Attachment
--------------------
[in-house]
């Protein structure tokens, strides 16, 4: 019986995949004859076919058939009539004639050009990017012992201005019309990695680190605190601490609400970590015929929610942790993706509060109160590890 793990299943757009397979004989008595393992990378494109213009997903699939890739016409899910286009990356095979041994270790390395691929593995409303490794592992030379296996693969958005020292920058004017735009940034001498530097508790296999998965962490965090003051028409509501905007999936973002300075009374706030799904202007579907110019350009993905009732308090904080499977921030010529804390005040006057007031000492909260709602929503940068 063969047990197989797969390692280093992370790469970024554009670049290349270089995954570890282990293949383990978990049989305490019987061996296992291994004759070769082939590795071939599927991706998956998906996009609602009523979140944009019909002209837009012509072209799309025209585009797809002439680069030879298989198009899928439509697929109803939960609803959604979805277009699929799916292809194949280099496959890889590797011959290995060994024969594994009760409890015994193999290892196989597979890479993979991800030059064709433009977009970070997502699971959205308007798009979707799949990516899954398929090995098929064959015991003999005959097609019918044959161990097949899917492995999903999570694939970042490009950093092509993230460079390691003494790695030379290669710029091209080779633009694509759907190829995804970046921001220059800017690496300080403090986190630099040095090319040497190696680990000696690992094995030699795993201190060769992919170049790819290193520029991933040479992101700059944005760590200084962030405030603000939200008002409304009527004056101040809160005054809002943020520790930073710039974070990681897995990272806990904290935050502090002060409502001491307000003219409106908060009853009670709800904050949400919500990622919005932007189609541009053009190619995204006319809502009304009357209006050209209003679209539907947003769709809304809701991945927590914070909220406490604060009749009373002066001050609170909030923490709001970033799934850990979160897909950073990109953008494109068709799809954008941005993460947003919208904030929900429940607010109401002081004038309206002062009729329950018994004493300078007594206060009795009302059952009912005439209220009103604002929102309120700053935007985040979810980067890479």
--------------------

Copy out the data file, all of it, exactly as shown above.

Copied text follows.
[in-house]
């Protein structure tokens, strides 16, 4: 019986995949004859076919058939009539004639050009990017012992201005019309990695680190605190601490609400970590015929929610942790993706509060109160590890 793990299943757009397979004989008595393992990378494109213009997903699939890739016409899910286009990356095979041994270790390395691929593995409303490794592992030379296996693969958005020292920058004017735009940034001498530097508790296999998965962490965090003051028409509501905007999936973002300075009374706030799904202007579907110019350009993905009732308090904080499977921030010529804390005040006057007031000492909260709602929503940068 063969047990197989797969390692280093992370790469970024554009670049290349270089995954570890282990293949383990978990049989305490019987061996296992291994004759070769082939590795071939599927991706998956998906996009609602009523979140944009019909002209837009012509072209799309025209585009797809002439680069030879298989198009899928439509697929109803939960609803959604979805277009699929799916292809194949280099496959890889590797011959290995060994024969594994009760409890015994193999290892196989597979890479993979991800030059064709433009977009970070997502699971959205308007798009979707799949990516899954398929090995098929064959015991003999005959097609019918044959161990097949899917492995999903999570694939970042490009950093092509993230460079390691003494790695030379290669710029091209080779633009694509759907190829995804970046921001220059800017690496300080403090986190630099040095090319040497190696680990000696690992094995030699795993201190060769992919170049790819290193520029991933040479992101700059944005760590200084962030405030603000939200008002409304009527004056101040809160005054809002943020520790930073710039974070990681897995990272806990904290935050502090002060409502001491307000003219409106908060009853009670709800904050949400919500990622919005932007189609541009053009190619995204006319809502009304009357209006050209209003679209539907947003769709809304809701991945927590914070909220406490604060009749009373002066001050609170909030923490709001970033799934850990979160897909950073990109953008494109068709799809954008941005993460947003919208904030929900429940607010109401002081004038309206002062009729329950018994004493300078007594206060009795009302059952009912005439209220009103604002929102309120700053935007985040979810980067890479």